NY Gov. Still Undecided on Mask Mandate, 6 County Executives Say ‘Drop It’
New York Governor Andrew Cuomo still has yet to say whether he'll change the state’s mask or social distancing rules in light of new federal guidance that eases rules for people who are fully vaccinated against COVID-19.
Immediately after the Centers for Disease Control and Prevention announcement that new guidance allows fully vaccinated people to go without masks or social distancing in most cases, Pennsylvania said it would go along with the recommendation and drop its mask mandates. The Keystone State says, however, schools, businesses and organizations still could require people to wear masks if they so choose.
Six of New York’s county executives are calling for Governor Andrew Cuomo to update the state’s COVID-19 protocols in accord with new federal guidelines that ease rules for fully vaccinated people.
The bipartisan group of county executives cited Thursday’s announcement by the Centers for Disease Control and Prevention indicating that vaccinated Americans could stop wearing masks outdoors in crowds and in most indoor settings.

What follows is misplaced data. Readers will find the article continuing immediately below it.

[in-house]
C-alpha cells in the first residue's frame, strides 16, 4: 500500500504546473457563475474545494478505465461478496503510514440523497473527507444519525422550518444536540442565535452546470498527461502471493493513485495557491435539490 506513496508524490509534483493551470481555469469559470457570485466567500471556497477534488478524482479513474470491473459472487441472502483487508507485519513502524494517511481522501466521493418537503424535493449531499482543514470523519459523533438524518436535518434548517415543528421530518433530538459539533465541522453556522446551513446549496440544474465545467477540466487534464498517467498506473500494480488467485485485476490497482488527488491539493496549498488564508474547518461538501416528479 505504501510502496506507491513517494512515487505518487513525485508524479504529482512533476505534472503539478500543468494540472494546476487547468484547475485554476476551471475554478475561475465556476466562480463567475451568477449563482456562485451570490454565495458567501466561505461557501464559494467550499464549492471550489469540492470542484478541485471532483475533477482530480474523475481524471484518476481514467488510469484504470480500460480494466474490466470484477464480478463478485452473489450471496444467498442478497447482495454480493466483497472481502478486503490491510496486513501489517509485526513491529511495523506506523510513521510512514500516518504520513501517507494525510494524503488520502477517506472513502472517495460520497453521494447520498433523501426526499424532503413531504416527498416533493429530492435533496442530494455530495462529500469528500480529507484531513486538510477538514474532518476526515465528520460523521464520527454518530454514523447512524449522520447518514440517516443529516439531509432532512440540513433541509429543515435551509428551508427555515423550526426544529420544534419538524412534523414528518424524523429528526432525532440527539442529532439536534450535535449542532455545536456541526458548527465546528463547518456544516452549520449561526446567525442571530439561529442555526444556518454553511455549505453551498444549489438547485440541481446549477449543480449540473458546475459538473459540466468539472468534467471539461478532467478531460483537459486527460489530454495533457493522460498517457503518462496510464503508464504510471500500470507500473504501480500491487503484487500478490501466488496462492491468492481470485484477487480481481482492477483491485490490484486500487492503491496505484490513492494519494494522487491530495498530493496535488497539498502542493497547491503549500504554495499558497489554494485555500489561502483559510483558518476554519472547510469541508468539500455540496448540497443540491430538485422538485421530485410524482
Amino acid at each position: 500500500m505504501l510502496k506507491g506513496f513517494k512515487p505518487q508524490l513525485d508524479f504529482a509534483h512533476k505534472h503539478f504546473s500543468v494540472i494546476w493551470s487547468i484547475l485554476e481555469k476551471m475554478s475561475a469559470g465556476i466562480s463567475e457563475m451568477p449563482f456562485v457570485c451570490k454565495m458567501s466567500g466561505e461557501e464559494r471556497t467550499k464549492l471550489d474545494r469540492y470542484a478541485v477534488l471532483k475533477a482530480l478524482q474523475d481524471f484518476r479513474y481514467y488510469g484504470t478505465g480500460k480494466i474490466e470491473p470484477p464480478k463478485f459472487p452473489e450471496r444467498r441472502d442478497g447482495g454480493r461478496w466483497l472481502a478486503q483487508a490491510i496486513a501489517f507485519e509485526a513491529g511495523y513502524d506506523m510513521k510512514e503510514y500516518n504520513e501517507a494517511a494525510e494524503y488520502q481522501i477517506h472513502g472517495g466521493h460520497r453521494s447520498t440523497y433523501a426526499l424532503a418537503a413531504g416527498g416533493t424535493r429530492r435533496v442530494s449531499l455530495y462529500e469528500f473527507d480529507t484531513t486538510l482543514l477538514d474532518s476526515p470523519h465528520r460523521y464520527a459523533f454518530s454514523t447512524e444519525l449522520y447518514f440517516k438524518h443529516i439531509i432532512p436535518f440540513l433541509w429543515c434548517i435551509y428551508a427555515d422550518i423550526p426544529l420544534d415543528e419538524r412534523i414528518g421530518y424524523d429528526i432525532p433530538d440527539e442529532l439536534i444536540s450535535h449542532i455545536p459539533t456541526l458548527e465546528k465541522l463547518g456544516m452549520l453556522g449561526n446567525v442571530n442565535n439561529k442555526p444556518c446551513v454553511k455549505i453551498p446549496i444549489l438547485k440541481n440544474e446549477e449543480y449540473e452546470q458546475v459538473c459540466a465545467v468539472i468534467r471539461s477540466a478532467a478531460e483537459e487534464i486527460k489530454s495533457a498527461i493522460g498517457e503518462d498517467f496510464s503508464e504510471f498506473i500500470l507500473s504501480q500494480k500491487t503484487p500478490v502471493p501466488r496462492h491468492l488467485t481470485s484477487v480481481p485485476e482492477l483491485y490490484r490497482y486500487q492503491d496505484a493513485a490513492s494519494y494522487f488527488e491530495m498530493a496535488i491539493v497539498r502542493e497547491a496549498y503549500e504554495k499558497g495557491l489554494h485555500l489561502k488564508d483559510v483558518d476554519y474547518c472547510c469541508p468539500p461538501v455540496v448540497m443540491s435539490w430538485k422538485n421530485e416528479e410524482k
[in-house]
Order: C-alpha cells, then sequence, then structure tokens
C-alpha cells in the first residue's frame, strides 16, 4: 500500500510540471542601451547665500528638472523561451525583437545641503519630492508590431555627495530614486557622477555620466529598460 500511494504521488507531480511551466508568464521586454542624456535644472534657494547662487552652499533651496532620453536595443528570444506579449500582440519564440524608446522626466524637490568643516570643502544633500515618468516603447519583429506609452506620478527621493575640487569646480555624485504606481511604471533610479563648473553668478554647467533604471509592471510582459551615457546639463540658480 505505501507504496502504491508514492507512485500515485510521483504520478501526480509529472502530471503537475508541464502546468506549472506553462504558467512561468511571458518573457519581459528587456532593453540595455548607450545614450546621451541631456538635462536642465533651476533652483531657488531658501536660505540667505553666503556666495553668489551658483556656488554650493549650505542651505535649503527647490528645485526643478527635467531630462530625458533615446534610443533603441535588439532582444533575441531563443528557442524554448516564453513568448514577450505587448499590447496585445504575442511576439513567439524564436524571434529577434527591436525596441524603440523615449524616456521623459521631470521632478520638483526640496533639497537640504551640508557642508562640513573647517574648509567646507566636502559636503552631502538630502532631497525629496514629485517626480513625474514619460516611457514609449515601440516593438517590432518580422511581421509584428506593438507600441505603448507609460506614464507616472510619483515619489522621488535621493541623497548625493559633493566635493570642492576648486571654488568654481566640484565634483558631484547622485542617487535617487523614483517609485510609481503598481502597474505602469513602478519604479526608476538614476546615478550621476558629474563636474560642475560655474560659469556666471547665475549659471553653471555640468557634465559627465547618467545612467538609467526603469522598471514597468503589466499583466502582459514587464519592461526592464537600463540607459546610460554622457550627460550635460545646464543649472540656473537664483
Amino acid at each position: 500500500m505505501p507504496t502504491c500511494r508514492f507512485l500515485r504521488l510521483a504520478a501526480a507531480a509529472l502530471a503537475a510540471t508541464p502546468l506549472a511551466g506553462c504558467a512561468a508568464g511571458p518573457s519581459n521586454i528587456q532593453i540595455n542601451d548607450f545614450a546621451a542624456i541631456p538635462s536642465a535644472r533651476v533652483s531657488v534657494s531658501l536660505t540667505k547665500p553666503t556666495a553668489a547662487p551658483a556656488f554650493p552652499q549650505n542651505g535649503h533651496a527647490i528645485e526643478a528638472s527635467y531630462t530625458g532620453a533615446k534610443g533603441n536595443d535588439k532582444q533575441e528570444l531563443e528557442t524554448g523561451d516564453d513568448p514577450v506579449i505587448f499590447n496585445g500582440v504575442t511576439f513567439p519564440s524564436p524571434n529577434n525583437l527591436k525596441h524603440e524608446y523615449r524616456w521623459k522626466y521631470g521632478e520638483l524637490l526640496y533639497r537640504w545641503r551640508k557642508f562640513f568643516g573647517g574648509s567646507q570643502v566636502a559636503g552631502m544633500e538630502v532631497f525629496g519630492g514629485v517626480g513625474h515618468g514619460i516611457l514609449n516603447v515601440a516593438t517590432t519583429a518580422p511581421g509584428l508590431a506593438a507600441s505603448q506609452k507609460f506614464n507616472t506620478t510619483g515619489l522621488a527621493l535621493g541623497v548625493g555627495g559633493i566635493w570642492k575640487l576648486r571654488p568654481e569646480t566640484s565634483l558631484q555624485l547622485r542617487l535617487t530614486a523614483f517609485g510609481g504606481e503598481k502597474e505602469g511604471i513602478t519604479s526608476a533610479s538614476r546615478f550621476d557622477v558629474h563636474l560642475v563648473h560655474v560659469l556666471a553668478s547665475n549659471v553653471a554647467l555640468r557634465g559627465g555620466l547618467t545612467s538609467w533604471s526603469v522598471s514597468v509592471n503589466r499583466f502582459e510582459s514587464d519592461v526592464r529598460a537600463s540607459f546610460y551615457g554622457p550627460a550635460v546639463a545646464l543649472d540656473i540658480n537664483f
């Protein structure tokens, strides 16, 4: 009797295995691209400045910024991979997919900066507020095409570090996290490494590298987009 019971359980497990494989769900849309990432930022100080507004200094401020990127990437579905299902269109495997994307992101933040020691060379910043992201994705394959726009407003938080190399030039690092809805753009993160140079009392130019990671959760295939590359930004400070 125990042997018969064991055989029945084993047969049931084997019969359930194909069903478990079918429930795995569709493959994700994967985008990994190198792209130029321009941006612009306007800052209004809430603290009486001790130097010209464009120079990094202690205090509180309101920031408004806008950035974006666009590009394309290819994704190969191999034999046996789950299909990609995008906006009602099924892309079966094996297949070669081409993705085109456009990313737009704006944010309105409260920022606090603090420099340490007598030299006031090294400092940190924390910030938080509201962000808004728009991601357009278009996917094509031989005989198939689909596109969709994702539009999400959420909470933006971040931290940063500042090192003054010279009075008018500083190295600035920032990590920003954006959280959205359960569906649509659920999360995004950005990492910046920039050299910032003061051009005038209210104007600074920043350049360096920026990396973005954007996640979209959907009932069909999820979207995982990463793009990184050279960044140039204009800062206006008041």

The statement from the county leaders was signed by Republican Rockland County Executive Ed Day, Republican Dutchess County Executive Marc Molinaro, Republican Orange County Executive Steven Neuhaus, Democrat Suffolk County Executive Steve Bellone, Republican Putnam County Executive Mary Ellen Odell and Democrat Ulster County Executive Pat Ryan. The executives say all New Yorkers should get vaccinated against COVID-19 as soon as possible if they are eligible.
Several states changed their COVID-19 rules after the CDC announcement.
Cuomo said Thursday, May 13 that the state’s mask mandate is still in place as his administration reviews the new federal guidance and consults with health officials in neighboring states. His office said there's no immediate update Friday.
In April 2020, the governor first required all people in New York over age 2 to wear a mask when out in public or unable to distance themselves from others.
Requiring the wearing of facial coverings for people who are not fully vaccinated against COVID-19 is still up to the discretion of state and local governments and individual businesses or organizations.